Now I think it matters that one cares for a thing or two that they don’t believe in. As a sceptic, there are many things I am not sold on entirely and not all of them are of religious importance. However, I care for these things for what value they hold in bringing me and others happiness. I fear that stripping life of all things nonsensical and redundant threatens to make life a chore. I think we derive a lot of pleasure from playing dumb sometimes. So if for whatever reason Christmas is not a big deal to you then that is fine for as long as you allow yourself to engage in a few dumb pleasures of life. Of course every dumb thing you choose to engage in must survive a cost benefit analysis.

Let me sign off by saying that my heart goes out to everyone that really cares for Christmas and yet is prevented from celebrating it as they’d wish. Maybe you’d rather be with family and yet you’ll be alone in a studio apartment in a different country. Maybe you don’t have enough money to buy the holiday spirit. You might have lost someone dear and that is just terrible. I hope you can take comfort in knowing that life sucks for everyone sometimes and many times for some people so what you are going through is not strange per se. All we can do is reclaim it in the moments we are allowed to forget all that hurts no matter how short lived they are. If you so happen to be tempted to smile amidst all the pain, then by all means give in. All the best!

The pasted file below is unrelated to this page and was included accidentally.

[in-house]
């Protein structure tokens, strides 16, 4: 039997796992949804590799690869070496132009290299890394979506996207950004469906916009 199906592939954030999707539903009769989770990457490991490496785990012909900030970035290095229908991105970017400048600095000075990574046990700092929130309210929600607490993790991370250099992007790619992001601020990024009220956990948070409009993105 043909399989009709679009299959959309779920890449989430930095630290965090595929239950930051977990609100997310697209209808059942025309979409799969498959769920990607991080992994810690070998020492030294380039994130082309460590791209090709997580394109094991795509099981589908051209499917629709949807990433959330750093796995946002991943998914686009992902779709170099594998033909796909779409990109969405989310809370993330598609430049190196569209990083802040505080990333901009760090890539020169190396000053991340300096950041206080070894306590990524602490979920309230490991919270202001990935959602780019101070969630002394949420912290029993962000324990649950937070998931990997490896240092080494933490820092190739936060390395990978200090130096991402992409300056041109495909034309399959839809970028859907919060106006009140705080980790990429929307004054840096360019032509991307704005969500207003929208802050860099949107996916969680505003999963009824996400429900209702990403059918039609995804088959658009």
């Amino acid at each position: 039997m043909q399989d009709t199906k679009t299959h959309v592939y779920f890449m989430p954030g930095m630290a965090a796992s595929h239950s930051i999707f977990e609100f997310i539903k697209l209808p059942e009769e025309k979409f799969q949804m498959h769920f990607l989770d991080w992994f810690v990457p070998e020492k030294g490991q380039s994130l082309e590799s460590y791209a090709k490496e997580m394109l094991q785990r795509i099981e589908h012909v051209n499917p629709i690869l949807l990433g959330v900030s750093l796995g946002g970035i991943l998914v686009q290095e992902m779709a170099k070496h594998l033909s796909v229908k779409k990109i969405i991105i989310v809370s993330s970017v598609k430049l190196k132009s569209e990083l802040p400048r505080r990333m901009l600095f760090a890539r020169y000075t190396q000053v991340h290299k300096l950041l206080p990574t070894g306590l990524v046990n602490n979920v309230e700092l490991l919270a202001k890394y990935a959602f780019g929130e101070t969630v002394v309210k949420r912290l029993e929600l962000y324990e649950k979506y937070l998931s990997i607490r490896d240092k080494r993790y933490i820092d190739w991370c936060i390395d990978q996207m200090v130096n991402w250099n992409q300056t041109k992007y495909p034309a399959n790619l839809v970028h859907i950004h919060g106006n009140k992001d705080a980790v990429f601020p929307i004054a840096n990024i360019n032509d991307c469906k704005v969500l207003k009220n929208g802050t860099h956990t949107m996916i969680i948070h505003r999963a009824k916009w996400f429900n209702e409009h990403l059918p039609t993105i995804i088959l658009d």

Featured image from here 

A virgin gave birth! (repost) 

I’d like to recognise that we are nearing Christmas and that it’s about time for my annual Christmas message. But before I send out one for this year, I’d like to elucidate one point from last year’s. It’s not that I don’t believe that Jesus was born of a virgin but that I have considered an alternative explanation. A much simpler much more believable explanation at that. I hope you enjoy revisiting the virgin that gave birth. 

Black Angels and White Demons (repost) 

A friend thought this to be racist, and I get why he would think that. Yes, I am about race here but not in a way as to call out the white man for oppressing the black. Rather I am calling out the black man for allowing himself be white washed. I am aware of the perks of living in a westernised culture, the liberalism, the influence of advanced science and technology but that doesn’t make us bad. And as custodians of the darker tones, it’s our duty to celebrate them. In both the arts and sciences, we should even exaggerate the achievements of our race.